Koza, J.(2013, June 21). Automated Design Using Darwinian Evolution and Genetic Programming [Video file]. Retrieved from https://www.youtube.com/watch?v=xIoytwJWJP8

Cleaning Bits

I’ve been meaning for some time to post some articles I’ve done as part of my Doctoral studies. I don’t think any of these will turn into a dissertation, but I believe all are interesting and hopefully of worth to someone.

JIMQL began as a critique of a research paper and developed into an open source project implementing some of my ideas about this domain.

I also looked into Client Side Encryption for HTML Form Fields. I believe this paper offers insight into improving web application security. In the appendix I propose additional security standards for implementation in a future version of HTML.

Finally, I’ve posted a philosophy paper I wrote a Carnegie Mellon in 1986. As it is one of the only things I’ve kept (other than my Master thesis) I must have though it wasn’t too bad. I haven’t reread it. Let me know what you think. the paper is posted on Professor V’s Teaching Cafe.

On Pittsburgh and Progressive Enhancement

First off, Pittsburgh and Progressive Enhancement have nothing in common. However, I did just take a trip to Pittsburgh this past week and did some thinking on one of my favorite topics: Progressive Enhancement.

I’ve been thinking in recent months that progressive enhancement is an obsolete concept, at least in most circumstances and where it is not specifically dictated by requirements or regulations.

Certainly, JavaScript and Ajax are all the rage. Mobile devices are now as powerful as desktops with browsers equal to their desktop counterparts. Users expect rich functionality in web applications, which means JavaScript and DHTML. It is a waste of time and effort to build a non- JavaScript version of an application if 99% of your users will not see it. Supporting non JavaScript clients will also require considerable additional work.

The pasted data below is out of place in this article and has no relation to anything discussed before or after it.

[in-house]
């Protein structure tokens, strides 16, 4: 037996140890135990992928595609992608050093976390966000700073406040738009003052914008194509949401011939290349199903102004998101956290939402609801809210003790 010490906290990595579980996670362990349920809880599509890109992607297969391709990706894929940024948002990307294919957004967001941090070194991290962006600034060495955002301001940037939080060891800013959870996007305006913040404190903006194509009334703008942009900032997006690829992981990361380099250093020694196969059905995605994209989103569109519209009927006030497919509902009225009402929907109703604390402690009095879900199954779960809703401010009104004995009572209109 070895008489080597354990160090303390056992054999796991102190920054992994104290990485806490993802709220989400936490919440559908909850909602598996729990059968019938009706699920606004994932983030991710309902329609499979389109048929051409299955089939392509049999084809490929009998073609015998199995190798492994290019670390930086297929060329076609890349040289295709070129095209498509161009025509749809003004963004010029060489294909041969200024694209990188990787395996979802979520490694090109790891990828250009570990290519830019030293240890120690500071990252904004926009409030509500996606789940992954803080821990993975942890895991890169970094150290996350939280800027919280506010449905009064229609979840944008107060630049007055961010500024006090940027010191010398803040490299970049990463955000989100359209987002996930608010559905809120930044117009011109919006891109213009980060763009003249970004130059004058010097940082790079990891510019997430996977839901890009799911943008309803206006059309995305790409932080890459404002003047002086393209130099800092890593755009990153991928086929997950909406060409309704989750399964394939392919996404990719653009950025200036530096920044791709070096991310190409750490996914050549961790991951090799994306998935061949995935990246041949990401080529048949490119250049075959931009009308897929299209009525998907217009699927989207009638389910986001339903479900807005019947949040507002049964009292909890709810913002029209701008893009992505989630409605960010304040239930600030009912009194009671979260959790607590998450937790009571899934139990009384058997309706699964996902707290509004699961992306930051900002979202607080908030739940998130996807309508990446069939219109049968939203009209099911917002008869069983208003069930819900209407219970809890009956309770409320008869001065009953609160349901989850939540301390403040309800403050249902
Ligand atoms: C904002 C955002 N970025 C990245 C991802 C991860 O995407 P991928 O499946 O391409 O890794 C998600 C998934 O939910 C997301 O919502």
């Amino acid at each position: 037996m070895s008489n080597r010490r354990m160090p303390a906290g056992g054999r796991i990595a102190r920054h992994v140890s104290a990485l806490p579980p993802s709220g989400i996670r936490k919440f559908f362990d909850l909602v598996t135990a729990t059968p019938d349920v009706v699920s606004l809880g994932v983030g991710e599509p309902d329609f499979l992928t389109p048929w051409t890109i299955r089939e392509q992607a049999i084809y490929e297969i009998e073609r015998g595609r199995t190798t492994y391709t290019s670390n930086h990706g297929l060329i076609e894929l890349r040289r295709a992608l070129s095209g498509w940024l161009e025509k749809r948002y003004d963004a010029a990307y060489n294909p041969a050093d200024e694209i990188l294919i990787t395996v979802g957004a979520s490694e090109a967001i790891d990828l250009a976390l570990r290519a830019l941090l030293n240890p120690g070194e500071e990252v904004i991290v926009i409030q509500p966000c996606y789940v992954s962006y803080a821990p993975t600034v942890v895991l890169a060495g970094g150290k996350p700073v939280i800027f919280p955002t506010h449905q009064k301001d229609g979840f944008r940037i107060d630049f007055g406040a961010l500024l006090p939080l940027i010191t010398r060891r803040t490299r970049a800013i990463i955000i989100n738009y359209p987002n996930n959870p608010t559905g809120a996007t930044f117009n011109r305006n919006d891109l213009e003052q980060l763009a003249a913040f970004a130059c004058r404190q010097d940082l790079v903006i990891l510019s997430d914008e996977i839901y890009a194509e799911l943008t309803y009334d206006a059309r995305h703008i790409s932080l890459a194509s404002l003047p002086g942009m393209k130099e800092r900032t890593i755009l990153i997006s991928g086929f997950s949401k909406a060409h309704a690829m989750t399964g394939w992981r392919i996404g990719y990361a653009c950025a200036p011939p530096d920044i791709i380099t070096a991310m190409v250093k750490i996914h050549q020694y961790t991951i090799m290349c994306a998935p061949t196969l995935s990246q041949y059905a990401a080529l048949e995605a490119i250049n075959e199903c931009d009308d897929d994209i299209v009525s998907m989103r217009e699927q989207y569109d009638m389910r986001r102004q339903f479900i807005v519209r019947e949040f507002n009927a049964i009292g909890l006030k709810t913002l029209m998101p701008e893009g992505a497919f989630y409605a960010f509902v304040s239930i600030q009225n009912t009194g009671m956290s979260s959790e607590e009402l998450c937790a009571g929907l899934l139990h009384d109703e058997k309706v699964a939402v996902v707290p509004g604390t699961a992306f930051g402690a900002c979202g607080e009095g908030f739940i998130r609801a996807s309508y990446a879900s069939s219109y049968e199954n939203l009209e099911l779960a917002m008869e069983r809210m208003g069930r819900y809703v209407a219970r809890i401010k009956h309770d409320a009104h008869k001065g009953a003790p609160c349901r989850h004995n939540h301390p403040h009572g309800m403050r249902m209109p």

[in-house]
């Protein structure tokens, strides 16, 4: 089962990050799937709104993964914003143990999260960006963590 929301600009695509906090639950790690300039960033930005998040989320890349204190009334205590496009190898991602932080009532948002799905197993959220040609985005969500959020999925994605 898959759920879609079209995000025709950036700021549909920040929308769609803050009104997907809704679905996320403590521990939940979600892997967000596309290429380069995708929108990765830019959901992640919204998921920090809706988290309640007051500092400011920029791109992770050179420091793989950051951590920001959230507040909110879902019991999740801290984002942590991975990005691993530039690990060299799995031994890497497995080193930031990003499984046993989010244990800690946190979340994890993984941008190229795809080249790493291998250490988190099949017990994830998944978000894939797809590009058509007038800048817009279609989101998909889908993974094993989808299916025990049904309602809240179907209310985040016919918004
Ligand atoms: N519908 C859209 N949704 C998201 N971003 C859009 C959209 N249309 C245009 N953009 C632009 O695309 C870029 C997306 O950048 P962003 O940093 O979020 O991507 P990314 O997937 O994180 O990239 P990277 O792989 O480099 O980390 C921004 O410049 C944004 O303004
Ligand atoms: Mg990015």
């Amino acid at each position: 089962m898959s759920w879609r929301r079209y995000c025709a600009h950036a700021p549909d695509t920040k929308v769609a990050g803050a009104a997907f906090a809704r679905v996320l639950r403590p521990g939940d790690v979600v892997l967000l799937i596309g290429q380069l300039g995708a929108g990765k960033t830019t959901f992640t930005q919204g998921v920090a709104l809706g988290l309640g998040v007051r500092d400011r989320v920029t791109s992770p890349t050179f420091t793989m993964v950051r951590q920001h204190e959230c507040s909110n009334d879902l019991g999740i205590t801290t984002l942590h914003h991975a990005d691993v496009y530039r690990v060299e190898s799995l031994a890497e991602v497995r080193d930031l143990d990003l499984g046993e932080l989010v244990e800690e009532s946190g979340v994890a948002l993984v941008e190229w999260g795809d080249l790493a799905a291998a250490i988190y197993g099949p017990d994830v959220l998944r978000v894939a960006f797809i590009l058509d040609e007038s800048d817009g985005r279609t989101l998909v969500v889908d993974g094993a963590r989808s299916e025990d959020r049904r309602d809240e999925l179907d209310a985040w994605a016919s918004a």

But none of the above statements are true.

I took the trip Pittsburgh without a laptop, only a Blackberry Pearl and an iPod Touch. The Pearl is a bit old and always ran JavaScript questionably if at all and it only runs on a slow EDGE network. I therefore did not expect much from it.  However the Touch is an incarnation of the greatest device ever invented , the iPhone (please see the sarcasm here). I expected to be able to  do simply web-based tasks on the Touch, especially over its WiFi connection.

The only task I really needed to do that week was maintain my Ning site; essentially approve photos that are posted by users  and answering  messages from users if needed.

Unfortunately, neither device handled this simple task. While the devices share some of the blame, the fault is mostly Ning’s for not providing a simple non- JavaScript implementation of the needed functionality. Approving photos on Ning is as simple as opening the photos to approve page and clicking the “approve all” button (assuming you  want to approve all ). A pop up confirmation box is then displayed where you can confirm or cancel. When navigating to the page with the Blackberry, with JavaScript turned off by default, I was  informed  that JavaScript was required to view this page. After turning on JavaScript and clicking “approve all”, I was brought back to the top of the page with no apparent action or result. I reproduced this several times without successfully approving any photos. Of course, as I said before, I didn’t expect much from the Blackberry. That is why I had the iPod. However, it did the exact same thing and I was unable to approve the photos. I am not sure why the Touch didn’t work, but the functionality here is so basic, Ning could easily provide a static confirmation page for non JavaScript enabled browsers, and through progressive enhancement, enable the pop up for JavaScript enabled browsers.

While in Pittsburgh, I also tried to check my remaining  T-Mobile  minutes. I couldn’t connect to the T-Zones application ( a native app that comes installed) so I tried to access tmobile.com. I was curtly   informed the site didn’t support blackberry. This from the company that sold me the Blackberry and on the site where I can manage my Blackberry.

On a positive note, let me give kudos to Google’s excellent mobile Blackberry Apps. Gmail and Goggle Maps are extremely usable on the Pearl. I removed my native blackberry email account after accessing it through the Gmail mobile app.  Google Maps is also excellent, complete with traffic and satellite view and directions, but the T-Mobile connection speed made the experience a bit painful.